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To Break Ground for Mariano’s

But Budget Woes Brings Heated Debate at Lengthy Oak Lawn Meeting

The news that construction will begin next month for Mariano’s Fresh Markets should have been a ray of optimism during the Tuesday night meeting of the Oak Lawn Village Board.

However, news that the anchor store that has been described as the centerpiece of the Tax Incremental Financing District (TIF) project at 111th Street and Cicero Avenue was tempered by budget recommendations that could result in the loss of village jobs.

During a meeting that lasted nearly four hours and 20 minutes, board members discussed and debated recommendations to lower the village’s debt.

Pat O’Donnell, the new treasurer for the village, provided a pre-budget presentation for board members and residents who attended the meeting.

His preliminary five-year budget and pension plan would include multi-year budgeting while having a more transparent explanation for residents.

In a phrase that was mentioned often during the lengthy meeting, O’Donnell said the village could no longer Òkick the can down the road” in terms of the village’s annual budget, which in large part is due to pension liabilities.

The slide presentation was filled with figures indicating a greater budget deficit during the next five years if adjustments are not made.

O’Donnell suggested a 90-day freeze on hiring and starting new projects. O’Donnell added that would not include current projects.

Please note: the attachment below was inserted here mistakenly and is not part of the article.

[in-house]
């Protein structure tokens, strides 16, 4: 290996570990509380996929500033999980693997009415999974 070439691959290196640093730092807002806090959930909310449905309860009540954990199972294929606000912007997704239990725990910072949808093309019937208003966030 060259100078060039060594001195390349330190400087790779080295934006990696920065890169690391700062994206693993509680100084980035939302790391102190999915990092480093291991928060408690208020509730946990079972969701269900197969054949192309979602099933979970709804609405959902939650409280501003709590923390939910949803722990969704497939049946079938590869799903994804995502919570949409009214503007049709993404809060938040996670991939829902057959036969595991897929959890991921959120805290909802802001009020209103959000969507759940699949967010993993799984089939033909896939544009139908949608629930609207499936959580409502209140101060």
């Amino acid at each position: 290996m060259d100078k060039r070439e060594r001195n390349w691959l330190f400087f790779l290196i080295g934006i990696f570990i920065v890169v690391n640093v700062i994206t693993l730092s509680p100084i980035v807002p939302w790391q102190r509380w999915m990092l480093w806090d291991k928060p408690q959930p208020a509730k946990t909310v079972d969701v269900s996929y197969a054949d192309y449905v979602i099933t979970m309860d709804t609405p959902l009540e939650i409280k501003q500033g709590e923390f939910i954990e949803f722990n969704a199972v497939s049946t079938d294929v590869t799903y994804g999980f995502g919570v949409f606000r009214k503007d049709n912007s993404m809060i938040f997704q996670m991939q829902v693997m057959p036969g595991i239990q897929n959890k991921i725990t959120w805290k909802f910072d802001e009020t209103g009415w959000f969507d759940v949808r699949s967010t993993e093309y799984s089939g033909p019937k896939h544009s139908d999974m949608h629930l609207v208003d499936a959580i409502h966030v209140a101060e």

When discussing options for the future, the subject of pension contributions came up. O’Donnell indicated an antiquated system that dates back to the 1970s is no longer adequate to record future projections in terms of pension contributions.

Taking into account that people are living longer than they were 30 years ago indicate adjustments are needed for the future, according to O’Donnell.

ÒDetroit was once a great city,” said O’Donnell about the Michigan city that recently declared bankruptcy. ÒWhatever way it goes will make a difference everywhere.”

O’Donnell mentioned that adjustments will have to be made for future village pensions, specifically for fire and police.

To prevent the stalemate that is occuring in Springfield over the pension crisis, O’Donnell suggested that the board approve a 2014 budget to include 90 percent of acturial recommended pension payment. While implementing a 90-day freeze on new hires, O’Donnell suggested a 90-day spending freeze on new projects and any new loans.

He also suggested that the board consider a 90-day freeze for all non-union employees.

Board members listened intently to O’Donnell’s presentation. But Trustee Bob Streit (3rd) wondered if all these adjustments are necessary.

Village Manager Larry Deetjen countered that these decisions on pension benefits are decided on in Springfield

ÒIf we are going to rely on Washington or Springfield, it isn’t going to happen,” said Deetjen.

Mayor Sandra Bury interjected at this point, saying that Òif we do nothing, it will snowball.

ÒThis is the big gorilla in the room,” added Bury. ÒWe just can’t ignore it.”

Streit commented on the village’s recent agreement with Advocate Christ Medical Center that will result in $3.2 million for the village.

While admitting that it is a lot of money, Streit said he knew nothing about the deal until he read a newspaper that day.

ÒThere was another way to approach this,” said Streit. ÒWe could have entered into a partnership.”